Welcome

Dan GriffinWelcome to the 24th edition of the JW Secure Informer, our bi-monthly newsletter. This is an opportunity to share what’s on our radar, specifically with respect to enterprise network security, but also regarding IT and business more generally.

The Informer is intended to be useful content and good for a quick read. So if it’s just clutter in your inbox, we’ve failed, and I hope you’ll let us know.

Storage Appliances and Data Security

Storage Area Networks (SANs) and Network Attached Storage (NAS) provide cost effective data storage at the terabyte scale. The technology is impressive: fiber optic communication links and solid state drives provide a fast and scalable storage solution. By centralizing storage to a dedicated rack-mounted appliance, data centers and IT departments reduce both hardware and personnel overhead. This is a win for customers since the storage appliance model supports a new generation of high-scale computing at decreasing cost.

JW Secure imagery of a lock and data

Shared storage introduces security challenges, however. When one business application can access a storage device that is also used by a second business application, it can be difficult to enforce separate authorization rules. Standard file system access control lists (ACLs) solve that problem effectively at the application tier. But the use of a storage appliance can change your logical and physical security models, since the appliance and the storage services that it provides can be accessed independently of the applications and servers that connect to it.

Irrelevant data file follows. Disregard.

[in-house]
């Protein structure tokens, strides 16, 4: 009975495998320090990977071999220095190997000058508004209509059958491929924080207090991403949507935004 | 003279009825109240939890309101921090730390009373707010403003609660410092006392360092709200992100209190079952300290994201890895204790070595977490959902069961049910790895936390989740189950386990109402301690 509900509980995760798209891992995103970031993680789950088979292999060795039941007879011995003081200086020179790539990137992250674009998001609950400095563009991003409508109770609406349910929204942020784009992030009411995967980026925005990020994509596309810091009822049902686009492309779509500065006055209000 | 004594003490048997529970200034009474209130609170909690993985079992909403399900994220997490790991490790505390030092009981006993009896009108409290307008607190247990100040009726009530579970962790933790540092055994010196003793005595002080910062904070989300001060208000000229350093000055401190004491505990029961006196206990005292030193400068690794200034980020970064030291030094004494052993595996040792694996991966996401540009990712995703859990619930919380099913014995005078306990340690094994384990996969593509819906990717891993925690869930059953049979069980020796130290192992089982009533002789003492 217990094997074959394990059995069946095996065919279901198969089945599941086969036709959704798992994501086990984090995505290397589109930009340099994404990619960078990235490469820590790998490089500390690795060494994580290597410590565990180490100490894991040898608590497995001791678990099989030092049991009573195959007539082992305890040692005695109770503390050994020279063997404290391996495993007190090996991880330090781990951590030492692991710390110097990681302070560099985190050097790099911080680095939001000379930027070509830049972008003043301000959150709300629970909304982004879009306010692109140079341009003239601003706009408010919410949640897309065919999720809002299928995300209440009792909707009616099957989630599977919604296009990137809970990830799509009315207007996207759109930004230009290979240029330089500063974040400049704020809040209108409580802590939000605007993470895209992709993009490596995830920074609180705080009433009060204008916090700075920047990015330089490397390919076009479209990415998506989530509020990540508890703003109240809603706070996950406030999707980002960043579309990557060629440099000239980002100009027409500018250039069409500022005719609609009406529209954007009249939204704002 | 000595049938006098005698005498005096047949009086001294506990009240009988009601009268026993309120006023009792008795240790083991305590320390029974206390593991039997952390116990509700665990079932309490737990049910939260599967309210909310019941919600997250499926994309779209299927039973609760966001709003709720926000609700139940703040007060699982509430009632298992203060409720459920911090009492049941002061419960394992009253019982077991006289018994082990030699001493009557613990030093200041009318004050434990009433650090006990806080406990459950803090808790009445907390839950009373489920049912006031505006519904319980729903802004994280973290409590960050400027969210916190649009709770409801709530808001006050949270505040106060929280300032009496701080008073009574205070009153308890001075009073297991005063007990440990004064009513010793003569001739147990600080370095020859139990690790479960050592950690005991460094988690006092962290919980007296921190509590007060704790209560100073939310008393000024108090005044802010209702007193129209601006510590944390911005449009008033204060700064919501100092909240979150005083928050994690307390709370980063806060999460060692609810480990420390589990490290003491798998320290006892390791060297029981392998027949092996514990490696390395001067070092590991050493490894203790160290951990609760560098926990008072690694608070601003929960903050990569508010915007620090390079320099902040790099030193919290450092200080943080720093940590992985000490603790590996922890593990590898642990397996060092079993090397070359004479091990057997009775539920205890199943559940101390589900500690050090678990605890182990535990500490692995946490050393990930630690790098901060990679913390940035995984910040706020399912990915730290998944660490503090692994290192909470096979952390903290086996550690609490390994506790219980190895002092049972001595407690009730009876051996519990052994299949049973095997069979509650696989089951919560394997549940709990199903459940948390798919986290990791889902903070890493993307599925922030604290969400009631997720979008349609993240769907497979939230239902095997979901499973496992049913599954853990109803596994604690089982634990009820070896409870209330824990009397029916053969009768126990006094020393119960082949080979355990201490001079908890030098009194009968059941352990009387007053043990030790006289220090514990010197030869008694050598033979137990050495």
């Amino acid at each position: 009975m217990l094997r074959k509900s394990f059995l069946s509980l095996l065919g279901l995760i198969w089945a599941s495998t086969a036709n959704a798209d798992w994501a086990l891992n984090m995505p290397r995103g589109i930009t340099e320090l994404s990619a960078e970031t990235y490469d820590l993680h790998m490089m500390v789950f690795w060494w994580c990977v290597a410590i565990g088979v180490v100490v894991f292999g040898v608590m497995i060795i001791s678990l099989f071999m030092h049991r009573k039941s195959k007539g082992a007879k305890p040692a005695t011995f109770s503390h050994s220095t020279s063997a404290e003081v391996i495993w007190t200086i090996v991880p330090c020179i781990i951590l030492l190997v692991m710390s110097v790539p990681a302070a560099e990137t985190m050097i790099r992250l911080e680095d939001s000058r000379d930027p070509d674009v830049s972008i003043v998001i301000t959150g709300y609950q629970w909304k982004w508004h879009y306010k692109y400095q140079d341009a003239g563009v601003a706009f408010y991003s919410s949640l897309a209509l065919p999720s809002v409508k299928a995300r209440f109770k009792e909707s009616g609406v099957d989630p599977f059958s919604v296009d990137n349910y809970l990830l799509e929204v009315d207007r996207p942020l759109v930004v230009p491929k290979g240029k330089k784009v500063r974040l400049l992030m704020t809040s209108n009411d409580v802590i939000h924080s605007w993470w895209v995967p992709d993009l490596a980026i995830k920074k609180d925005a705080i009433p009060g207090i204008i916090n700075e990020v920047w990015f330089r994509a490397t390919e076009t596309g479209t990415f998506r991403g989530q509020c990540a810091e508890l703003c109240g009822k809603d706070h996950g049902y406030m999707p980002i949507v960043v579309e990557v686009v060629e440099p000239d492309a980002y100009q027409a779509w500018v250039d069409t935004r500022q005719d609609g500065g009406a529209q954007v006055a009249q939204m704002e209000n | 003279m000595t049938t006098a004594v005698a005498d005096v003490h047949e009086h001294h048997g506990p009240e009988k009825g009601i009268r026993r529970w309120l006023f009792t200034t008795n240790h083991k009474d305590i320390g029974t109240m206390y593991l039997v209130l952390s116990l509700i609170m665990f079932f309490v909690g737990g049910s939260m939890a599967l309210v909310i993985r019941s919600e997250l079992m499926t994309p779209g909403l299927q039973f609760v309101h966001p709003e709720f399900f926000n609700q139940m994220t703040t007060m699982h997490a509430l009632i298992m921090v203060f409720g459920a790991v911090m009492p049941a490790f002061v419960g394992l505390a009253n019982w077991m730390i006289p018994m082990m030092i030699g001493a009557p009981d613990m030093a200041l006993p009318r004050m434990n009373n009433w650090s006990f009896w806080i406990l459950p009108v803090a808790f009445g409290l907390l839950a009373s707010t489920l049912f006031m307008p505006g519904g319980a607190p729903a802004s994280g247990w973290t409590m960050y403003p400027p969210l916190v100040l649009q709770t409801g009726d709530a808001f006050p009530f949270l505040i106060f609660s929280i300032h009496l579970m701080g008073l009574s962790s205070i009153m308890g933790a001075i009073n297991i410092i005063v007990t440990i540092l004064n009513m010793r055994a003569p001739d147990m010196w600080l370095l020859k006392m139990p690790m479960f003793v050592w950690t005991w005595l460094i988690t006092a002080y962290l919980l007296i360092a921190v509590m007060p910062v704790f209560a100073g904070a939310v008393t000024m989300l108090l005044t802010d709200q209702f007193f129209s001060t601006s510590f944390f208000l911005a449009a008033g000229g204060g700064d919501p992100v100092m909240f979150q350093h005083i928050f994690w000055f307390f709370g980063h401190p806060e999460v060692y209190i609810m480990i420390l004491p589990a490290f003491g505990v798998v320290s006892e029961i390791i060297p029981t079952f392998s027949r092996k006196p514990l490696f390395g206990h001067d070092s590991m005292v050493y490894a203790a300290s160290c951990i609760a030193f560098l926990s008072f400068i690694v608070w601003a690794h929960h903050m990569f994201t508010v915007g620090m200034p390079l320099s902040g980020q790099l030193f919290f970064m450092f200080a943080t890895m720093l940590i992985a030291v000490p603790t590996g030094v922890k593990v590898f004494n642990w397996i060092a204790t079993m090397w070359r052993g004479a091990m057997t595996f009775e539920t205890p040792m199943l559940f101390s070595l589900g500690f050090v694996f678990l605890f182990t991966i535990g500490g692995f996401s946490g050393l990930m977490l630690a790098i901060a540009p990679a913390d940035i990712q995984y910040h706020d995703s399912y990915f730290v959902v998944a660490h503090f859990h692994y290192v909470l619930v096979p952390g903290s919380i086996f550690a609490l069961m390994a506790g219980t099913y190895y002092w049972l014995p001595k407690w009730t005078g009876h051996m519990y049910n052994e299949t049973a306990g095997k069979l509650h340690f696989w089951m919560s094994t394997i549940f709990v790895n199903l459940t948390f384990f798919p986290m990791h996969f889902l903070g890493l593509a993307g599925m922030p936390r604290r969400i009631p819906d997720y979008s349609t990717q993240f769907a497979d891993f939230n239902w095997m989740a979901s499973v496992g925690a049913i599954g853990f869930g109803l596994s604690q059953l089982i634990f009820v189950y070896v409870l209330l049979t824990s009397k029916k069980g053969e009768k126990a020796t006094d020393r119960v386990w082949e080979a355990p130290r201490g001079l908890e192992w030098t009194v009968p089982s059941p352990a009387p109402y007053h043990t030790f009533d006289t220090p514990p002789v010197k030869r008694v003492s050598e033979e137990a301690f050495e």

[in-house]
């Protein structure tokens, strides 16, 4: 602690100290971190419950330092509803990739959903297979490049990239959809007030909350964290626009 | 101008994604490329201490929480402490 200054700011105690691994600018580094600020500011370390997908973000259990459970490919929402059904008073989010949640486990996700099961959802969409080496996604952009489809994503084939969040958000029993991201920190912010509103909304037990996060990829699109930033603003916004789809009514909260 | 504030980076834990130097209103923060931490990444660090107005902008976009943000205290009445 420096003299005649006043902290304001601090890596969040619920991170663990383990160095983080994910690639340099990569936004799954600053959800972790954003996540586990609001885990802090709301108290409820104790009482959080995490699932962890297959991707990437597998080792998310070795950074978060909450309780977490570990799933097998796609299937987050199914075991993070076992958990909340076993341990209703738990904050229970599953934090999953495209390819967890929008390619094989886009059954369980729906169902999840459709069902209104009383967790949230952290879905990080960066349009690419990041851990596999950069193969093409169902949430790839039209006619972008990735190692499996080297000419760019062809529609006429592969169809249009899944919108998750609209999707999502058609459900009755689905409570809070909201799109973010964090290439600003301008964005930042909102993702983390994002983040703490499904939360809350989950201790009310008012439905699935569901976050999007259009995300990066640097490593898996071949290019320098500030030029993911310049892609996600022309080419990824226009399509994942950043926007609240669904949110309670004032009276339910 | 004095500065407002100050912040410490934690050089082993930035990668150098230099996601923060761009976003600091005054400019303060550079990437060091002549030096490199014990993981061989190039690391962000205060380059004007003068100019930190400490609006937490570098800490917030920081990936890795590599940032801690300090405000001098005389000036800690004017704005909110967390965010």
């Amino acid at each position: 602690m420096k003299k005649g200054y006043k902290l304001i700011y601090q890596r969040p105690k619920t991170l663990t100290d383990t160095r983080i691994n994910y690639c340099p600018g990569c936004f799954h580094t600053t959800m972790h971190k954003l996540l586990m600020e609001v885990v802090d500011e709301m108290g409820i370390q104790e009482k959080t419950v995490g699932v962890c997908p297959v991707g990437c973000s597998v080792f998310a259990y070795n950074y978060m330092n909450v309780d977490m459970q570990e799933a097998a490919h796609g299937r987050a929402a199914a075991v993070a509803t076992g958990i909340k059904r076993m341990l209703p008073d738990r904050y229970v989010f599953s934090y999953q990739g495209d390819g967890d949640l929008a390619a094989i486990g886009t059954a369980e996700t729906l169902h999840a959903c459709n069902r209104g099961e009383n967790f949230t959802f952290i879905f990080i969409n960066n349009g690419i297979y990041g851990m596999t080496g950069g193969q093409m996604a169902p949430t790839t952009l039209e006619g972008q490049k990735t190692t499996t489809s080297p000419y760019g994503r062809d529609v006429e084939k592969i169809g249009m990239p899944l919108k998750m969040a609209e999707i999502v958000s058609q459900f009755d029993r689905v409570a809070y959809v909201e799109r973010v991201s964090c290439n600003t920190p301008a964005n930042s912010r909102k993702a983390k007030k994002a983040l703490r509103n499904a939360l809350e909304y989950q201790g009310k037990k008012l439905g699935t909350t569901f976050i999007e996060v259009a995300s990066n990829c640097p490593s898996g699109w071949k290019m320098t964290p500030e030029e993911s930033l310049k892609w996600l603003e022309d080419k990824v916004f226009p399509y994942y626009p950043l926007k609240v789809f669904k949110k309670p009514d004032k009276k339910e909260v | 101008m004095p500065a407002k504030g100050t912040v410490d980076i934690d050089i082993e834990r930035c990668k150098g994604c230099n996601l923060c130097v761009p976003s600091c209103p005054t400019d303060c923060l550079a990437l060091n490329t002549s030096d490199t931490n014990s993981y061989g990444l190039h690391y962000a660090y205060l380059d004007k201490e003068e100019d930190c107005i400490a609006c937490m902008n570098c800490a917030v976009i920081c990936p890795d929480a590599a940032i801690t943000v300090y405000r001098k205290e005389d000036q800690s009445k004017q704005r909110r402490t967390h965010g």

The good news is that a variety of encryption solutions are available for protecting stored data. For example, the Opal standard defines management interfaces for securely sharing keys across multiple Self-Encrypting Drives.

There’s a second security challenge, though. Storage appliance data protection can be difficult when it comes to data in motion. That is, when application servers are exchanging data with the backend storage, either application-level or network link encryption must be used, otherwise the data is at risk due to wire snooping.

Again, there’s good news: network encryption solutions exist for storage traffic. For example, the SMB (Server Message Block) 3.0 protocol defines a standard for encrypting the data exchanged when using Windows file shares.

In summary, scalable data storage and information security are two sides of the same coin. Repositories of sensitive data are an attractive target for hackers so don’t forget to lock them down.